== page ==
Live Nation SEC filing confirms “unauthorized activity” in wake of alleged Ticketmaster hack

Following a cybercrime group’s claims that it stole data from 560 million Ticketmaster customers, the ticket sales and distribution firm’s parent company told the US Securities and Exchange Commission (SEC) on Friday that it had identified unauthorized activity with a cloud partner.

“On May 20, 2024, Live Nation Entertainment identified unauthorized activity within a third-party cloud database environment containing company data — primarily from its Ticketmaster LLC subsidiary — and launched an investigation with industry-leading forensic investigators to understand what happened,” the SEC filing said. 

The filing did not address the number of customer accounts impacted, but it did seemingly reference the Cybercrime group ShinyHunters’ claims.

“On May 27, 2024, a criminal threat actor offered what it alleged to be company user data for sale via the dark web,” the filing said. “We are working to mitigate risk to our users and the company and have notified and are cooperating with law enforcement. As appropriate, we are also notifying regulatory authorities and users with respect to unauthorized access to personal information.”

LiveNation, which is facing antitrust lawsuits after the US and state governments sued the company, demanding its breakup over concerns it has illegally inflated ticket prices, said it does not believe the breach will have a material impact on its business or financial condition. “We continue to evaluate the risks and our remediation efforts are ongoing.”

Cloud partner that experienced breach not identified

The company did not identify the cloud partner referenced, but one of its cloud partners — Snowflake — issued its own statement June 2 referring to “cyber threat activity.” Various media reports have connected the Ticketmaster situation to the Snowflake statement, but CSO could not positively confirm the two incidents were related.

Snowflake said in its statement that it had recently observed and was investigating an increase in threat activity targeting some of its customers’ accounts. “We believe this is the result of ongoing industrywide identity-based attacks with the intent to obtain customer data. Research indicates that these types of attacks are performed with our customers’ user credentials that were exposed through unrelated cyber threat activity,” the company said.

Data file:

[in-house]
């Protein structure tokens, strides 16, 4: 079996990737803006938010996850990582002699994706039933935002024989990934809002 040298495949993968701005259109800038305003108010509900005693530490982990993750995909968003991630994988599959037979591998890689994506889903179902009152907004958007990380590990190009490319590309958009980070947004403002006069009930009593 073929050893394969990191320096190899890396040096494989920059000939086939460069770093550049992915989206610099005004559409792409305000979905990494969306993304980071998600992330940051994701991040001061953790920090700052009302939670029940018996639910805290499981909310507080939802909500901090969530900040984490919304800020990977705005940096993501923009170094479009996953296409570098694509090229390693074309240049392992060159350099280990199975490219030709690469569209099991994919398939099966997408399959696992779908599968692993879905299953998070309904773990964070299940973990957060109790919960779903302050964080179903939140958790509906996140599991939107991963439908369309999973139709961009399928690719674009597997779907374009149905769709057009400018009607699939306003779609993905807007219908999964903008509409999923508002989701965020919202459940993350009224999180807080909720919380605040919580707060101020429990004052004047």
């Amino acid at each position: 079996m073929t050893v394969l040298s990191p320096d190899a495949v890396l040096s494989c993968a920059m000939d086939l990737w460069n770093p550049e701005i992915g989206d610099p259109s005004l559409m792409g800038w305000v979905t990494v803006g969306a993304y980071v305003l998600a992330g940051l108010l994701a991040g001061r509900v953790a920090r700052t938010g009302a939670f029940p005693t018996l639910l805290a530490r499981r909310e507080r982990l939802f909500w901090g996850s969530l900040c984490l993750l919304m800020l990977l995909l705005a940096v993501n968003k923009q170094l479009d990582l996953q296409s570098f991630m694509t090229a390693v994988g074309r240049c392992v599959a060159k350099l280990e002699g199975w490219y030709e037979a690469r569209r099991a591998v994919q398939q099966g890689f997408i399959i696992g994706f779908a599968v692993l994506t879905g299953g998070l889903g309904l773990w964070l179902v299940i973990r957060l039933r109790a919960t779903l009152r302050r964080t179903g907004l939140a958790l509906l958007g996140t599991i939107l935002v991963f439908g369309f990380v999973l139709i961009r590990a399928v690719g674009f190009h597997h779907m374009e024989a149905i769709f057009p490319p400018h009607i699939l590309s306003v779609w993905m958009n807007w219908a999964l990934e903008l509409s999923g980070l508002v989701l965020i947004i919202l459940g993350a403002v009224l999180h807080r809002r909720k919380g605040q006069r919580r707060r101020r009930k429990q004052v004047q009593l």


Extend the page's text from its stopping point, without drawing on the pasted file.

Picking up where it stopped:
“To date, we do not believe this activity is caused by any vulnerability, misconfiguration, or malicious activity within the Snowflake product. Throughout the course of our ongoing investigation, we have promptly informed the limited number of customers who we believe may have been impacted.”

Snowflake claims some 9,437 customers including Albertsons, JetBlue, Honeywell, Disney, MasterCard, Pfizer, and Petco.

Damage from such a breach could spread through cloud environments

Danielle Stepien, the CEO of Igniter Engineering, which does cybersecurity work with aerospace and related verticals, said she was concerned the breach may indicate a widespread threat.

“If it is a ransomware attack of any kind, this could be an infection of sorts, making a huge impact on business operations that could affect supply chains, other systems we don’t know about publicly yet, and more,” Stepien said. “The fact this was done in the cloud is bad, as it can affect any other system on the same cloud, if the hack was done thoughtfully in the cloud.”

Stepien added the nature of this kind of third-party exposure could cause the damage to quickly escalate. 

“Database hacks have huge implications, whether hacked on the cloud or on-prem. You have no idea how connected one database is to all other databases, as that is obviously proprietary knowledge,” Stepien said. “If they are connected, there are huge implications on business operations in anything that was affected.”

Live Nation’s filing used new SEC incident reporting guidelines

It appears that Live Nation may have taken seriously recent revised guidance from the SEC about which reporting form to use when it is not concluded that an incident is material — the SEC now suggests using form 8.01, which the company used. 

Part of the confusion over SEC reporting requirements is that companies are being asked to determine if an incident is material before reporting it. Once they do, they have four days to file a report. But many companies — including Live Nation — are telling the SEC that they have yet to make a determination of materiality. It’s not clear how that helps investors.

Typically, the enterprise views material based on likely impact to revenue and/or net income. For large enterprises — Live Nation’s latest annual revenue was $22.7 billion — that usually only happens when the company expects a large number of customers to leave because of the incident or the loss of a large portion of revenue given the departure of some of its largest customers. 

With Ticketmaster, that would only happen if consumers went elsewhere to purchase entertainment tickets. In the US, there are few alternative merchants, suggest that a cyberattack would only become material if it alienated a large number of venues and/or major performers. 

In this instance, the attack was not even on the enterprise, but a cloud partner of the enterprise, making a materiality determination even more unlikely.

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